Monday, June 17, 2013

Data Points from LinkedIn's Study of Affluent, Investments and Social Media

Last year, LinkedIn conducted a study to evaluate the attitudes, social habits and investment activities of the mass affluent ($100K < $1M in investable assets), affluent ($1M < $5M in investable assets) and ultra affluent ($5M+ in investable assets). The study is embedded below, but here are some of the most interesting data points:

  • High net worth social media users are significantly less likely to have an advisor compared to non-social media users. Only 35% of high net worth people under 55 years of age who use social media are advised on their investments.
  • Only 4% of investors indicate that they currently interact with their advisor via social media, while 52% of these investors would interact with their social advisor, if they could.
  • Just 28% of social media users are likely to delegate all of their  financial research and decision making to an investment professional (vs. 52% for non-social media users).
  • 28% of all High Net Worth Investors would perceive a  financial company as “innovative,” “a leader in the industry,” or “on the cutting edge” if they offered social media tools.
  • More than 2/3 of mass affluent and affluent expect FinServ companies to share market and economic trends/commentary on social media.
  • More than half of mass affluent, ultra affluent and affluent expect FinServ companies to share new product info on social media.
  • 66% of investors with investable assets over $100K are active on LinkedIn (use at least monthly), consistent with Facebook (68%) and higher than other social platforms (Google+ at 27% active usage and Twitter at 21%).
  • When affluent social media users were asked, "Which of the following online sources do you think financial institutions should use to advertise?," the top answer was Financial web sites (such as Bloomberg , but the second answer was LinkedIn.

Tuesday, June 4, 2013

Altimeter Urges Preparation for the Sharing Economy

If you are a regular reader of this blog over the past few years, you have seen news and insights about social business and the growing sharing economy. In fact, the reason I have been blogging a little less in the past month is that I am working on an ebook on the topic. (Watch for it in the next month or two!) Luckily, Altimeter Group just made the job of researching and writing my ebook a little easier. The firm, which has embraced a sharing model itself in how it collects and distributes research, has just published a terrific report on the sharing economy. 

The publication, by Jeremiah Owyang, defines the Collaborative Economy as:
An economic model where ownership and access are shared between corporations, startups, and people. This results in market efficiencies that bear new products, services, and business growth.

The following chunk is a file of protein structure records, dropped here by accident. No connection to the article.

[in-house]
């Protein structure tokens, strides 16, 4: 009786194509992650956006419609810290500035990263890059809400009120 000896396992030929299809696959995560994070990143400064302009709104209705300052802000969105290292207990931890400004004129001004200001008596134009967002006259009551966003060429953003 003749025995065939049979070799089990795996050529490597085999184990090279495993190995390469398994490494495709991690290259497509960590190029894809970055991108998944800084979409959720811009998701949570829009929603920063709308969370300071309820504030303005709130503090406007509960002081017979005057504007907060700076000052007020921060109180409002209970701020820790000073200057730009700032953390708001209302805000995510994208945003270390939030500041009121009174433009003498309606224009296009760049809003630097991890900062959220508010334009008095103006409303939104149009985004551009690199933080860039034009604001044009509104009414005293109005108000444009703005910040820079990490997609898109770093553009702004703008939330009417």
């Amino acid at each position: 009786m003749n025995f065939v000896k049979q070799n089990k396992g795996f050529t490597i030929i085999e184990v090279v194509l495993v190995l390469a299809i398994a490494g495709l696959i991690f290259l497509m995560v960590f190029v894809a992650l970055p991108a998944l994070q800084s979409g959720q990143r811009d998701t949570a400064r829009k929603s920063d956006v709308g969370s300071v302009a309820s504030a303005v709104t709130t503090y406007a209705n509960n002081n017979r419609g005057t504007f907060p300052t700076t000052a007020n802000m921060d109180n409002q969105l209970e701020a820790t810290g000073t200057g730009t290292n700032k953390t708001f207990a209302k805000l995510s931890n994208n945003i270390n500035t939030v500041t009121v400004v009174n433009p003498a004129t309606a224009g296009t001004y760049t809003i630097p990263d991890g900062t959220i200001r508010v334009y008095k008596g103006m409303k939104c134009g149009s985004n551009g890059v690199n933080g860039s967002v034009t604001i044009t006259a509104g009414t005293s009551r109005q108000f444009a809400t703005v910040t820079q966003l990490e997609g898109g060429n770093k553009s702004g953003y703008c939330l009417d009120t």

The shift in consumer consumption habits will have an increasingly troublesome impact to some long-standing business models. The report lists six categories of business that the sharing economy will affect, including the automotive business.  Altimeter cites some terrific data to make the point, such as that “every carsharing vehicle replaces 9-13 vehicles” resulting in a revenue loss of $270,000 to auto manufacturers.

The report surveys some 200 sharing economy companies with an average funding of $29 million. Almost two-thirds of these companies focus on peer-to-peer sharing (where an individual who owns an asset or has a skill makes this available for rent to other individuals) as opposed to business-driven sharing (where a business makes goods or services available to consumers). The difference is the difference between RelayRides (which allows consumers to rent their vehicles to other consumers) and Zipcar (which owns and disperses a fleet of vehicles for rent).

Owyang shares some excellent thoughts on what this new form of business will mean to companies. For example, he notes, “Companies risk being disintermediated.” Just like iTunes replaced Musicland and Amazon bumped Borders, the sharing economy will make losers out of the firms who fail to invest in the future.

The report also looks at the changes the sharing economy will bring within companies and not just externally. For example, Altimeter foresees a “porous workforce redefining employer and employee roles.”  And it notes that the “difference between employees and customers blurs,” citing the excellent example of GiffGaff, a UK telecom company that  leverages customer support communities to significantly reduce the need for customer support employees.

Altimeter’s report on the The Collaborative Economy is a great read and highly recommended for those who want to know the future. I hope you will also watch for my upcoming ebook, which explores these same trends and what companies can do today to prepare.